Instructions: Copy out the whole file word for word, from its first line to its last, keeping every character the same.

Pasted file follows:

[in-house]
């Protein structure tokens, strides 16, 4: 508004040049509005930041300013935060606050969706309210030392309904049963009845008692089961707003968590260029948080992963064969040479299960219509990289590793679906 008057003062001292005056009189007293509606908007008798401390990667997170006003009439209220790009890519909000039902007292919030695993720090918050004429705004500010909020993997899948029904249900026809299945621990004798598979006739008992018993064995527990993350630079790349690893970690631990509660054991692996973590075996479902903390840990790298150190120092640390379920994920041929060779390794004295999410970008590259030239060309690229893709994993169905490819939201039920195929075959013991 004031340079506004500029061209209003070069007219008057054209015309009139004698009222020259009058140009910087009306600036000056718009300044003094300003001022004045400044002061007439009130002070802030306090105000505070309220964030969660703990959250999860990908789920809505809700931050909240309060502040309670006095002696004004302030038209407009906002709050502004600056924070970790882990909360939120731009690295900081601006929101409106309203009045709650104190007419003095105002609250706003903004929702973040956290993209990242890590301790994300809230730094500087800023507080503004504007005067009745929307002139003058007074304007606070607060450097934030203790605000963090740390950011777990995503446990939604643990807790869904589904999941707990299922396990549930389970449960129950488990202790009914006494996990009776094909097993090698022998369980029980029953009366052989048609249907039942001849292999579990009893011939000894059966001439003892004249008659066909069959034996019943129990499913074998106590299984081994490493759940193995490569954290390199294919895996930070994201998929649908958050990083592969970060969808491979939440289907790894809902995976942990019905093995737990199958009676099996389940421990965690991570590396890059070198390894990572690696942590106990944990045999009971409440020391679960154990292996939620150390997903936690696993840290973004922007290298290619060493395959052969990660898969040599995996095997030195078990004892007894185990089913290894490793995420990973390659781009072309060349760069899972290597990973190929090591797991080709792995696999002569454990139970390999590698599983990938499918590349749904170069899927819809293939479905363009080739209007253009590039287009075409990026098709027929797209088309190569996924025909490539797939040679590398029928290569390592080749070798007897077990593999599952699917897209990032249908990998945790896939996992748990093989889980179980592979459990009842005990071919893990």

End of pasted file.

[in-house]
């Protein structure tokens, strides 16, 4: 508004040049509005930041300013935060606050969706309210030392309904049963009845008692089961707003968590260029948080992963064969040479299960219509990289590793679906 008057003062001292005056009189007293509606908007008798401390990667997170006003009439209220790009890519909000039902007292919030695993720090918050004429705004500010909020993997899948029904249900026809299945621990004798598979006739008992018993064995527990993350630079790349690893970690631990509660054991692996973590075996479902903390840990790298150190120092640390379920994920041929060779390794004295999410970008590259030239060309690229893709994993169905490819939201039920195929075959013991 004031340079506004500029061209209003070069007219008057054209015309009139004698009222020259009058140009910087009306600036000056718009300044003094300003001022004045400044002061007439009130002070802030306090105000505070309220964030969660703990959250999860990908789920809505809700931050909240309060502040309670006095002696004004302030038209407009906002709050502004600056924070970790882990909360939120731009690295900081601006929101409106309203009045709650104190007419003095105002609250706003903004929702973040956290993209990242890590301790994300809230730094500087800023507080503004504007005067009745929307002139003058007074304007606070607060450097934030203790605000963090740390950011777990995503446990939604643990807790869904589904999941707990299922396990549930389970449960129950488990202790009914006494996990009776094909097993090698022998369980029980029953009366052989048609249907039942001849292999579990009893011939000894059966001439003892004249008659066909069959034996019943129990499913074998106590299984081994490493759940193995490569954290390199294919895996930070994201998929649908958050990083592969970060969808491979939440289907790894809902995976942990019905093995737990199958009676099996389940421990965690991570590396890059070198390894990572690696942590106990944990045999009971409440020391679960154990292996939620150390997903936690696993840290973004922007290298290619060493395959052969990660898969040599995996095997030195078990004892007894185990089913290894490793995420990973390659781009072309060349760069899972290597990973190929090591797991080709792995696999002569454990139970390999590698599983990938499918590349749904170069899927819809293939479905363009080739209007253009590039287009075409990026098709027929797209088309190569996924025909490539797939040679590398029928290569390592080749070798007897077990593999599952699917897209990032249908990998945790896939996992748990093989889980179980592979459990009842005990071919893990």